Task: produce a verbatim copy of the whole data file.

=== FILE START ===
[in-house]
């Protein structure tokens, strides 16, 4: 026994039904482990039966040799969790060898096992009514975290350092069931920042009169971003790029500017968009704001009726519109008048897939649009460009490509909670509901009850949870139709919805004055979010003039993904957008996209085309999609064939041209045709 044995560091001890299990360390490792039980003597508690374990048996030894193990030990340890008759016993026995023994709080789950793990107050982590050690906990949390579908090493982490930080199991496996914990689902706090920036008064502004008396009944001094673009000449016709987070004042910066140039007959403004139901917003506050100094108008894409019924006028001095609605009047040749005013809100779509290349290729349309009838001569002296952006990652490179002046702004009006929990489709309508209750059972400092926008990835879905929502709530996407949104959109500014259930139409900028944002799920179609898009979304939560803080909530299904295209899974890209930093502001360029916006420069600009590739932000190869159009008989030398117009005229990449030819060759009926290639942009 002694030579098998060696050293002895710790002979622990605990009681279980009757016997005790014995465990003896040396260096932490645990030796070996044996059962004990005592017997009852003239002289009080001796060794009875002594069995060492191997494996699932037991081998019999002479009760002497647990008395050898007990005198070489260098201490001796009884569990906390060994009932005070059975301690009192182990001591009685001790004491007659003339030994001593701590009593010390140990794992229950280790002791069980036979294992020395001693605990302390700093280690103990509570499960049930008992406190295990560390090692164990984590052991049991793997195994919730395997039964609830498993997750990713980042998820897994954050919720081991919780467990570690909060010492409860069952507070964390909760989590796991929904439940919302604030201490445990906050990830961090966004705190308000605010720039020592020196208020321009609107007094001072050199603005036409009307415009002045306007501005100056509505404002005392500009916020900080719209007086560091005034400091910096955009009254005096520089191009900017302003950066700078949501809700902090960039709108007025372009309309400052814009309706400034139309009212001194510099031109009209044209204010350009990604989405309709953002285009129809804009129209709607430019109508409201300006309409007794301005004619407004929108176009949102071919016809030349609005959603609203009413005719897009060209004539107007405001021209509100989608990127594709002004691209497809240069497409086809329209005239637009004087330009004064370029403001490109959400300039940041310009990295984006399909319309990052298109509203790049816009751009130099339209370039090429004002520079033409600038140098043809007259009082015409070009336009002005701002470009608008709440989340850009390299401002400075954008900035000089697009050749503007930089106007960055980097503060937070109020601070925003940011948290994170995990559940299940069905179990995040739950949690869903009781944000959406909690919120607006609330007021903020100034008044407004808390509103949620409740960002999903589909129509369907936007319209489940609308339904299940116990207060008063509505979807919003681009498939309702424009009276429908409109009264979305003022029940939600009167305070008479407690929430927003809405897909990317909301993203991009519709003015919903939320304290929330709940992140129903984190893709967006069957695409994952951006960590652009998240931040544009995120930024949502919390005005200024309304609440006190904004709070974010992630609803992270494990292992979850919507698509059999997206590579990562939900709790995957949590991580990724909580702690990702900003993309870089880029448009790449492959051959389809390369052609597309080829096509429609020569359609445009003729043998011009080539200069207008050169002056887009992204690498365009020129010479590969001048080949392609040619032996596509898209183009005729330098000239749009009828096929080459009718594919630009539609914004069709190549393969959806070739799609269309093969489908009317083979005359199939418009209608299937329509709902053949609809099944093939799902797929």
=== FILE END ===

[in-house]
């Protein structure tokens, strides 16, 4: 026994039904482990039966040799969790060898096992009514975290350092069931920042009169971003790029500017968009704001009726519109008048897939649009460009490509909670509901009850949870139709919805004055979010003039993904957008996209085309999609064939041209045709 044995560091001890299990360390490792039980003597508690374990048996030894193990030990340890008759016993026995023994709080789950793990107050982590050690906990949390579908090493982490930080199991496996914990689902706090920036008064502004008396009944001094673009000449016709987070004042910066140039007959403004139901917003506050100094108008894409019924006028001095609605009047040749005013809100779509290349290729349309009838001569002296952006990652490179002046702004009006929990489709309508209750059972400092926008990835879905929502709530996407949104959109500014259930139409900028944002799920179609898009979304939560803080909530299904295209899974890209930093502001360029916006420069600009590739932000190869159009008989030398117009005229990449030819060759009926290639942009 002694030579098998060696050293002895710790002979622990605990009681279980009757016997005790014995465990003896040396260096932490645990030796070996044996059962004990005592017997009852003239002289009080001796060794009875002594069995060492191997494996699932037991081998019999002479009760002497647990008395050898007990005198070489260098201490001796009884569990906390060994009932005070059975301690009192182990001591009685001790004491007659003339030994001593701590009593010390140990794992229950280790002791069980036979294992020395001693605990302390700093280690103990509570499960049930008992406190295990560390090692164990984590052991049991793997195994919730395997039964609830498993997750990713980042998820897994954050919720081991919780467990570690909060010492409860069952507070964390909760989590796991929904439940919302604030201490445990906050990830961090966004705190308000605010720039020592020196208020321009609107007094001072050199603005036409009307415009002045306007501005100056509505404002005392500009916020900080719209007086560091005034400091910096955009009254005096520089191009900017302003950066700078949501809700902090960039709108007025372009309309400052814009309706400034139309009212001194510099031109009209044209204010350009990604989405309709953002285009129809804009129209709607430019109508409201300006309409007794301005004619407004929108176009949102071919016809030349609005959603609203009413005719897009060209004539107007405001021209509100989608990127594709002004691209497809240069497409086809329209005239637009004087330009004064370029403001490109959400300039940041310009990295984006399909319309990052298109509203790049816009751009130099339209370039090429004002520079033409600038140098043809007259009082015409070009336009002005701002470009608008709440989340850009390299401002400075954008900035000089697009050749503007930089106007960055980097503060937070109020601070925003940011948290994170995990559940299940069905179990995040739950949690869903009781944000959406909690919120607006609330007021903020100034008044407004808390509103949620409740960002999903589909129509369907936007319209489940609308339904299940116990207060008063509505979807919003681009498939309702424009009276429908409109009264979305003022029940939600009167305070008479407690929430927003809405897909990317909301993203991009519709003015919903939320304290929330709940992140129903984190893709967006069957695409994952951006960590652009998240931040544009995120930024949502919390005005200024309304609440006190904004709070974010992630609803992270494990292992979850919507698509059999997206590579990562939900709790995957949590991580990724909580702690990702900003993309870089880029448009790449492959051959389809390369052609597309080829096509429609020569359609445009003729043998011009080539200069207008050169002056887009992204690498365009020129010479590969001048080949392609040619032996596509898209183009005729330098000239749009009828096929080459009718594919630009539609914004069709190549393969959806070739799609269309093969489908009317083979005359199939418009209608299937329509709902053949609809099944093939799902797929």